Giving Voice to the Cry of the Poor (Church)




“Among our tasks as witnesses to the love of Christ is that of giving a voice to the cry of the poor.” (Pope Francis, Address to the Archbishop of Canterbury, 6/14/13)

If I may be so bold as to place an addendum on Pope Francis’ words in the above quote from his address to the Archbishop of Canterbury last year, I would add that we must also give voice to the cry of the poor Church.

It is often difficult for us to imagine exactly what Pope Francis is referencing when he speaks with such passionate conviction about the needs of the poor. What may be even more difficult for us to imagine is that in the places where the poor live, the Church herself is more often than not poor.


In so many places the faithful, many of them new converts brought in to the Church through the missionary zeal of the young shepherds who serve them, worship in school class rooms, mud and stick lean-tos, and buildings that are unsafe from age, natural disaster or the inability to maintain them. There are no catechism books, let alone buildings. A plastic rosary is a gift to be treasured, a simple holy card with an image of Christ or the Blessed Mother a work of art to take pride of place in a home.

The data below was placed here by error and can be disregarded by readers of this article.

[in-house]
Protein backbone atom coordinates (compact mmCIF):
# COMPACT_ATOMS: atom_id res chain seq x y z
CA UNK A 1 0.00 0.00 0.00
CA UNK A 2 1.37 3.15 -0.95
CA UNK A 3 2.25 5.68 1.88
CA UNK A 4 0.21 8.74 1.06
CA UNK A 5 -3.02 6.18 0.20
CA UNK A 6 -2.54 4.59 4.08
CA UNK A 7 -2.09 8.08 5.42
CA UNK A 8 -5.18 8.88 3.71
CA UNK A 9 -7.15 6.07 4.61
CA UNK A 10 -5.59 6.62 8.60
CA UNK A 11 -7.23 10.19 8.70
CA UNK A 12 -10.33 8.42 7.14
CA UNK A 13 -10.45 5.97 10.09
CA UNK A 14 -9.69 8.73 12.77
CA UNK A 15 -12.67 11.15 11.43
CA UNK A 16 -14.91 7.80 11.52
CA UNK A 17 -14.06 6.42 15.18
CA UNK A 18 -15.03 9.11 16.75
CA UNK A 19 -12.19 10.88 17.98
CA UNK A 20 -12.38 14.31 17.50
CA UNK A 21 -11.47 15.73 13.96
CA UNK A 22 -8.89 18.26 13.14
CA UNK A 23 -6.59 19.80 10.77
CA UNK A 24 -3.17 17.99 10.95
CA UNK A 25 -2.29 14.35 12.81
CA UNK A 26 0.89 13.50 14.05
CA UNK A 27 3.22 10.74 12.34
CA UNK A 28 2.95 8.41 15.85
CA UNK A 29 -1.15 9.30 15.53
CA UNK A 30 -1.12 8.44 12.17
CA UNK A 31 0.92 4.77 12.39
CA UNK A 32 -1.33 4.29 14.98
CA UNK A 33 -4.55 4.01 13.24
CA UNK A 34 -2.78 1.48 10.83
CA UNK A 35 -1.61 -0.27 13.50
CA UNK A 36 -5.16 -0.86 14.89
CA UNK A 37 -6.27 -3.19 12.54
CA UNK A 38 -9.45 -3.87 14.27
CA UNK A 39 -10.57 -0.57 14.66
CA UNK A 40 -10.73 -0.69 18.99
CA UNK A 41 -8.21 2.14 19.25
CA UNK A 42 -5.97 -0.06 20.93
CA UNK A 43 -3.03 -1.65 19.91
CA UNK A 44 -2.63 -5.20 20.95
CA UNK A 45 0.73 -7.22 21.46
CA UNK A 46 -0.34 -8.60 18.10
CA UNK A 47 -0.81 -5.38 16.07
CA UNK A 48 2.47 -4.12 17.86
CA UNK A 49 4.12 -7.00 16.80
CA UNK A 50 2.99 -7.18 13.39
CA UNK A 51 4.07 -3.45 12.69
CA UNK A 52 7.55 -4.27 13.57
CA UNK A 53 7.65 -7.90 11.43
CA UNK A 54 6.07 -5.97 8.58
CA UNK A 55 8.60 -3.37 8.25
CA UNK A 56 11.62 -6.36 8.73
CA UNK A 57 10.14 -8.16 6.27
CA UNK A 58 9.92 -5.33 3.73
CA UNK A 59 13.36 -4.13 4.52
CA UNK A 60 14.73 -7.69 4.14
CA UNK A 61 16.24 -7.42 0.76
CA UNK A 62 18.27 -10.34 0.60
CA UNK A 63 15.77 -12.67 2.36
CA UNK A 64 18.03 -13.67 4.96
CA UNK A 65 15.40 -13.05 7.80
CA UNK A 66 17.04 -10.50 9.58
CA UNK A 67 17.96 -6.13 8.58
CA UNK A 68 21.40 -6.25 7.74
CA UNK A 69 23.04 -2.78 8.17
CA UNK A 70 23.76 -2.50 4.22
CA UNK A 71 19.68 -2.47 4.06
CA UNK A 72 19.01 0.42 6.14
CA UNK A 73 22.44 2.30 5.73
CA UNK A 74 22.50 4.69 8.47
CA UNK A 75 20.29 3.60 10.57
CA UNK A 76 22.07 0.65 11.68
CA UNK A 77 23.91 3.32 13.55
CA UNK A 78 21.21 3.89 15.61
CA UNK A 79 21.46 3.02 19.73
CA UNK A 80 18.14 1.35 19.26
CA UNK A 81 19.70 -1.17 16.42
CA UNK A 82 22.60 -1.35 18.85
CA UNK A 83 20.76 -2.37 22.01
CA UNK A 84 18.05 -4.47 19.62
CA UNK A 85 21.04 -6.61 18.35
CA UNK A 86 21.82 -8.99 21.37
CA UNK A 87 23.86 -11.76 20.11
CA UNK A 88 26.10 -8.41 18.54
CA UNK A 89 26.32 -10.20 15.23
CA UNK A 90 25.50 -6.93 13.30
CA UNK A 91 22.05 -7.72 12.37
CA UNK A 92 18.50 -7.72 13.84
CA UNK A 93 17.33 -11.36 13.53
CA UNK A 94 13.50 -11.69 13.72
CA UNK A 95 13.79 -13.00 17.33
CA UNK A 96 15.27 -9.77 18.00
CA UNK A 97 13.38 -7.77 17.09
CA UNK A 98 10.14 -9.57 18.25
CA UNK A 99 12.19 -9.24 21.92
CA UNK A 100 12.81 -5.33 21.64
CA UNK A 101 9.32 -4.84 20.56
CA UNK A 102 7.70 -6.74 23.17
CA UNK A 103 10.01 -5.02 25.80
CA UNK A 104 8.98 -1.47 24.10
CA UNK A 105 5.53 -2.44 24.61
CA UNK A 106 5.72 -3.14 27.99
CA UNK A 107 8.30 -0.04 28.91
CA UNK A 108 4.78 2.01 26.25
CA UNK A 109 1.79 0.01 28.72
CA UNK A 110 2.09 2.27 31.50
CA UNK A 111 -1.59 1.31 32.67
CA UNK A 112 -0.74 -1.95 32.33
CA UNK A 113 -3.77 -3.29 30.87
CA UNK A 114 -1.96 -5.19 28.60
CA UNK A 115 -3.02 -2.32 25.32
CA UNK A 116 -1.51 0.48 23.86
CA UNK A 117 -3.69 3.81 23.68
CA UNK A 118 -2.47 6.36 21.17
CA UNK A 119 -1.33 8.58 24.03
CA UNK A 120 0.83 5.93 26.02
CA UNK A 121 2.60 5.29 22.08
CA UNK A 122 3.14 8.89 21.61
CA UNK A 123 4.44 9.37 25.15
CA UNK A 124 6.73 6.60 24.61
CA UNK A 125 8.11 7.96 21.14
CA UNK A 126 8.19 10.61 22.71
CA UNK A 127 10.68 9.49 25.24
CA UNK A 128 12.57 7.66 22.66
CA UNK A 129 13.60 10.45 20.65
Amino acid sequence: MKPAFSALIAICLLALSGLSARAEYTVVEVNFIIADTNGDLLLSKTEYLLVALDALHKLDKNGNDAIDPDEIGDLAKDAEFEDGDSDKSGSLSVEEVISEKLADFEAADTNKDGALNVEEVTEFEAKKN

Priests struggle to meet the needs of their people and often sacrifice their own needs too, giving up things such as new shoes to keep their vehicle fueled for the month. It is difficult for us to imagine a Church where a choice has to be made between buying proper altar cloths and keeping the church’s electricity on. Where people wait hopefully for twenty-five years for the help to construct a proper chapel for their town and have still collected less than $3000. Where a priest struggles to make a former pig sty covered with a plastic tarp a place of dignity in which he can celebrate Mass for a community of people he is able to visit but once a year.


This, my friends, is the life of the poor church. And Pope Francis is asking us, their brothers and sisters, to care about their needs. To stand in solidarity with them, and perhaps even to sacrifice some of our own comforts to meet those needs.

In less than 48 hours, my husband and I will get on a plane to head to Tanzania, Africa, where we will be assessing the needs of a number of communities and collaborating with their pastors on how we can equip these faithful shepherds to meet the basic needs of their flocks. Those needs include stable chapel structures to replace the mud chapels that “melt” when it rains, rosaries so they can teach the 350 children they recently baptized to pray, and repairs to water wells so their communities can have access to clear, clean water.

We are blessed and privileged to have the opportunity to spend our days hand-in-hand with the poor as parishioners and members of their Churches. And we are even more humbled that we are able to bring their needs to their brothers and sisters in the North American Church as watch as many are called to generosity to meet those needs.